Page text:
Indiana Co-ops Help Turn Old Hospital Into Spooky Site for Ghost Sleuths

As a seasoned economic developer, Wabash Valley Power Alliance’s Brian Anderson has been involved with dozens of projects, including “some pretty gnarly buildings over the years with cleanups and rehabs.”

But there’s something special—almost otherworldly—about one of those “gnarly” properties, an abandoned state hospital that first opened in 1907 and later sat vacant for a decade after losing funding in 2011.

“This is probably the first one with, well, a mystic component,” said Anderson, director of economic development and public relations at WVPA, a generation and transmission cooperative based in Indianapolis.

Thanks to ongoing cooperation among WVPA, Parke County REMC, economic developers and public agencies, the former Indiana State Sanatorium is now a prime destination for ghost hunters worldwide, some coming from as far away as Australia to roam the hallways, tunnels and rooms—many with personal belongings from past patients—for evidence of paranormal activity. The complex is open for day visits, nighttime flashlight tours and overnight stays.

The spooky site, which served as a tuberculosis hospital and nursing home in its past life, was even featured on a 2021 episode of “Destination Fear” on the Travel Channel.

Gregg Larson has already started renovations on the historic dairy barn along U.S. 36 in Indiana. (Photo Courtesy Wabash Valley Power Alliance)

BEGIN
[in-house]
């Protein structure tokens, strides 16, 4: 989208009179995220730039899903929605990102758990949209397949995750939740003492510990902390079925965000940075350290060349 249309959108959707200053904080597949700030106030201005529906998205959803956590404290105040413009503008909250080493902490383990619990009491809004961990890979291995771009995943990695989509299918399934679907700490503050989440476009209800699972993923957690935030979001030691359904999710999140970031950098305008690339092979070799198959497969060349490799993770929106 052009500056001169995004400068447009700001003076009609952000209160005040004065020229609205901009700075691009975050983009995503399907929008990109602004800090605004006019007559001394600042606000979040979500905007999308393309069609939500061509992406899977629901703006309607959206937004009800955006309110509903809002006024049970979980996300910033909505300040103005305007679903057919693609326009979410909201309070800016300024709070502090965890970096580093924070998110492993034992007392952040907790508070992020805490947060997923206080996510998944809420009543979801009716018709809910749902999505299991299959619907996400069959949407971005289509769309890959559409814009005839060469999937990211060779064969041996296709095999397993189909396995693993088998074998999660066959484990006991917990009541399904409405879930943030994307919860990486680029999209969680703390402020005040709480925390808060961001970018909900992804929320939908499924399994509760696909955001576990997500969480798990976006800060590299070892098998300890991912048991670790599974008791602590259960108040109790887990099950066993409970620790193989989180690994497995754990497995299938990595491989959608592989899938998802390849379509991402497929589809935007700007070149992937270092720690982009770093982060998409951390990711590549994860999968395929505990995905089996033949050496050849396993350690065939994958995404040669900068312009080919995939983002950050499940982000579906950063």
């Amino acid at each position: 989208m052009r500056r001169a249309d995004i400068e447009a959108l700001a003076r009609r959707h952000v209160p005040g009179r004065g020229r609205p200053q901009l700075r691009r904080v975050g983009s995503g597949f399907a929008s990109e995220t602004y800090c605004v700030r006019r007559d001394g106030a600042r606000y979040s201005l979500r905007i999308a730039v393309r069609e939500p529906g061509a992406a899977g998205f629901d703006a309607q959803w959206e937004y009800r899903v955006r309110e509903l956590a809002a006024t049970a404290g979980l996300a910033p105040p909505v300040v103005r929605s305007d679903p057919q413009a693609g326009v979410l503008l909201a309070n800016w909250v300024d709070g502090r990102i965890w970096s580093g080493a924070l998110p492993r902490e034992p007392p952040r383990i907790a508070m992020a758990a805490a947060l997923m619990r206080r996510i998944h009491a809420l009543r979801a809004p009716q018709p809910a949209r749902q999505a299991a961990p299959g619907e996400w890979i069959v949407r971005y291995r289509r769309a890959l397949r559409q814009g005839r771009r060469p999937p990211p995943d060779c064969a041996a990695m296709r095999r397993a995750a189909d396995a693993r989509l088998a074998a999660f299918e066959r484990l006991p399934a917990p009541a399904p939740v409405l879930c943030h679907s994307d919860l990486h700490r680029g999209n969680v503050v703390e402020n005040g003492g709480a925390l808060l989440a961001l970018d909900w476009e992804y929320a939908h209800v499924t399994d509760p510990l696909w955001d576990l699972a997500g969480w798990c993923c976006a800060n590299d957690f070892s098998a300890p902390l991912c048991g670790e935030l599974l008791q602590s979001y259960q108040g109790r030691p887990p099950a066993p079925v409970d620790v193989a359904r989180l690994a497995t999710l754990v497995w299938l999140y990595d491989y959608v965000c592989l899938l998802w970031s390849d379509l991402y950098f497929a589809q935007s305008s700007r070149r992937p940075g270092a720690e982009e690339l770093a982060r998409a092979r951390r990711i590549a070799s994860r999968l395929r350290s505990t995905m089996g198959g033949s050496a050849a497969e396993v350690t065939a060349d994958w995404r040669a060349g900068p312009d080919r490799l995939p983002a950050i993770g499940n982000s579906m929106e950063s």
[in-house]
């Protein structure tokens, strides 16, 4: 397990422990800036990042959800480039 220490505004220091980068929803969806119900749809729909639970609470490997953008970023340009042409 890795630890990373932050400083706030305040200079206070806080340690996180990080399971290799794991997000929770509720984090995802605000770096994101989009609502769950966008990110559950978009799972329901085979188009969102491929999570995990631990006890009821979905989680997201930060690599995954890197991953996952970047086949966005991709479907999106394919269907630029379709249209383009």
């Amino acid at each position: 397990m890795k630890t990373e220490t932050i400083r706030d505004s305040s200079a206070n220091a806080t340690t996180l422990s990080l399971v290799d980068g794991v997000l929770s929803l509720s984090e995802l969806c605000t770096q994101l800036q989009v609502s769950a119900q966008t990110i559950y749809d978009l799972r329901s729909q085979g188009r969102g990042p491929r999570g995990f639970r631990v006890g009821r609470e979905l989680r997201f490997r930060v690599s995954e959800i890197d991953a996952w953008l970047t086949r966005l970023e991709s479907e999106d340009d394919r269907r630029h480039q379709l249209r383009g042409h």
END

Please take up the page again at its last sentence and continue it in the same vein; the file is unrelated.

Business is especially brisk during the Parke County Covered Bridge Festival in October, said owner Gregg Larson, who bought the 100-acre campus and is now developing other historic sites in the area, including a dairy barn for weddings.

“We have guests out here every day and overnight guests almost every night,” said Larson. “I bought the property not exactly knowing what I was going to do with it and found out there was a real call for people to come explore and spend the night in one of these old buildings.”

WVPA paid for a Phase 1 Environmental Site Assessment for an initial analysis to determine potential risks to the public. Without the analysis, the project likely would have been unable to qualify for other grants, said Cyndi Todd, executive director of Partnership Parke County.

Anderson later steered Todd to the Indiana Brownfield program to address the presence of asbestos and possible groundwater contamination uncovered by the analysis.

“I believe we may not have revived a lost, blighted property without Brian’s insight,” said Todd.

The creepiness factor comes from what’s inside the buildings: partially packed suitcases filled with clothes, family heirlooms and pictures, as well as dishes, bedding and gurneys. A secret underground tunnel system connects the site’s 11 buildings.

“When you walk through the place, it’s almost like they were in operation one day, and the next day, they weren’t. It’s like you almost expect somebody to be looking back at you out of a window,” said Jeremy Montgomery, an energy adviser at Rockville-based Parke County REMC.

The team is still working together to improve the site. Montgomery, for example, is helping Larson install energy-efficient lighting and heating through its Power Moves rebates program.

“I love seeing things old made new again, and buildings that are underutilized back to serving a purpose,” said Montgomery.

Victoria A. Rocha is a staff writer for NRECA.